Wired News Redesigns With Web Standards
Friday October 11th, 2002
Brent Marshall, Anonymous, sacolcor and Doron all wrote in to tell us that Wired News has a new, standards-compliant design. The site, part of Terra Lycos (Condé Nast owns the magazine bit), is now coded in XHTML 1.0 Transitional and CSS with not a
#1 aparently konqueror chokes on this
Friday October 11th, 2002 3:05 PM
my friend who is a kde buff tells me that "wired's new design looks like dog poo in konqueror" :) I'm just curious, i hear konq has really good standards support, and i read here that wired's new xhtml isnt quite valid, so anyone know who's at fault here?
#2 Re: aparently konqueror chokes on this
Friday October 11th, 2002 3:28 PM
Does work well with my KDE 3.0.1 Konqueror even though the font is extremely tiny. The text-size changer of wired.com doesn't work (works with mozilla though). But using the zoom function of Konqueror everything seems to be fine.
#3 Site now validating
by choess <email@example.com>
Friday October 11th, 2002 5:27 PM
They must have fixed whichever popup ads were breaking it; the site now validates.
#4 Not Quite Standards Compliant Yet!
Friday October 11th, 2002 5:43 PM
The page is served as text/html instead of text/xml. Check the Page Info.
#8 Why text/html
Friday October 11th, 2002 8:52 PM
In IE, a page served with content-type: text/xml, application/xml, or the preferred application/xhtml+xml will be displayed as a source code outline rather than as rendered HTML. The switch to application/xhtml+xml will probably take place sometime around the switch to XHTML 2, an incompatible change that pushes XHTML toward the functionality of docbook.
#11 Re: Why text/html
by michaelg <firstname.lastname@example.org>
Saturday October 12th, 2002 2:53 AM
Yes, and IE is broken in that respect, and should be fixed. See <http://www.hixie.ch/advocacy/xhtml> for reasons why XHTML should not be sent at text/html.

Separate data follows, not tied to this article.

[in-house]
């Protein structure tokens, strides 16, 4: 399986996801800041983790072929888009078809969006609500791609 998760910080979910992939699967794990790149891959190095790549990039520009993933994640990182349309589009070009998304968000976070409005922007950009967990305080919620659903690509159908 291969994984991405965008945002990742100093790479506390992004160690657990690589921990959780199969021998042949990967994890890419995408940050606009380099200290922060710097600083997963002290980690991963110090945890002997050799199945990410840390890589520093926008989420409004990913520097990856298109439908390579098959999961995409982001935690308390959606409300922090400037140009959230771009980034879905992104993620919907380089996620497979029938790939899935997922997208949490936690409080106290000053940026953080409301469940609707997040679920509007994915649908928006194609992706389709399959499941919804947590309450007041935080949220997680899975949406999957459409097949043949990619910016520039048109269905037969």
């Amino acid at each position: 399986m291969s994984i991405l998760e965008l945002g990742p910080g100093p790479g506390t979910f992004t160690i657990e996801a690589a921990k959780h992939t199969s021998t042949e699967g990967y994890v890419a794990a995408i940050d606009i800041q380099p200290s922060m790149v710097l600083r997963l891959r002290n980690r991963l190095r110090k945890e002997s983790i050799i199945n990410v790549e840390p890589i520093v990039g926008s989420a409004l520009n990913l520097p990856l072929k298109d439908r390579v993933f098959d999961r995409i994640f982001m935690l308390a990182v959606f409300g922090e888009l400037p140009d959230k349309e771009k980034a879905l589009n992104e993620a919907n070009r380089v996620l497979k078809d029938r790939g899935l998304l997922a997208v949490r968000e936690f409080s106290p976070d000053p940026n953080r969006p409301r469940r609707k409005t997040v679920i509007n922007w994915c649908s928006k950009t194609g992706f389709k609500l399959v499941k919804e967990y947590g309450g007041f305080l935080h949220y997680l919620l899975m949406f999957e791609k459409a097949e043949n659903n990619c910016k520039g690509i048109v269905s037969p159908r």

If you're serving XHTML, serve it as text/html, if you want IE users to be able to see it, serve HTML instead.
#12 Re: Why text/html
by michaelg <email@example.com>
Saturday October 12th, 2002 2:55 AM
Err I meant to say: "If you're serving XHTML, serve it as *text/xml*", of course.
#17 Go ahead and use text/html
Tuesday October 15th, 2002 4:09 AM
Come on, serving XHTML as anything other than text/html is NOT an option. 'If you want IE users to see it' - that's not a want or an if, it's an imperative fact that you can't possibly ignore 90%+ of your audience.
I don't think people should be discouraged from using XHTML for this reason. Yes, XHTML should be stricter (and hopefully will be when served as application/xhtml+xml) but fine, people can deal with any problems that causes when they change MIME type. Consider it the 'training wheels' version.
The really critical problem is that common Web servers provide no sensible way of serving different MIME types based on the user agent, without resorting to server-side scripting. You ought to be able to do it in Apache with the rewrite engine, but due to bugs, it doesn't work, and there's no clean solution that doesn't involve multiple copies of the files.
The ability to easily serve XHTML documents as application/xhtml+xml (initially, to known-compliant user agents) and as text/html (initially, to all unknown user agents) is an essential feature for proper XHTML adoption and the use of the correct MIME type. Until Apache has this feature (with a preconfigured list of browsers and an easy switch in .htaccess to enable), the new MIME type will not be used.
It would be nice if sites which obviously use a lot of server-side scripting anyhow were also able to send the correct MIME type as well to those browsers (primarily Gecko) which support it... although realistically, given that their ad banners etc. are likely to break things until they get it settled down, Wired could probably do with the 'mostly compliant' text/html training wheels for now anyhow.
"The really critical problem is that common Web servers provide no sensible way of serving different MIME types based on the user agent, without resorting to server-side scripting."
It should not be done based on "User Agent". It should be done based on the "Accept" header. But it's still true that common Web servers don't give any easy way of doing this.
It can however be done without too much trouble with PHP, ASP, JSP or any similar thing.
#21 You're right of course - and a solution
Tuesday October 15th, 2002 6:29 AM
Sorry, my brain was blanking on that one. Yes, of course you're absolutely right and it should be done using the accept header.
Actually although there was nothing out there last time I looked several months ago, and the rewrite-rule I wrote for it hit an apache bug of some sort, I researched it again and somebody has found a solution. Check the .htaccess listed on this page: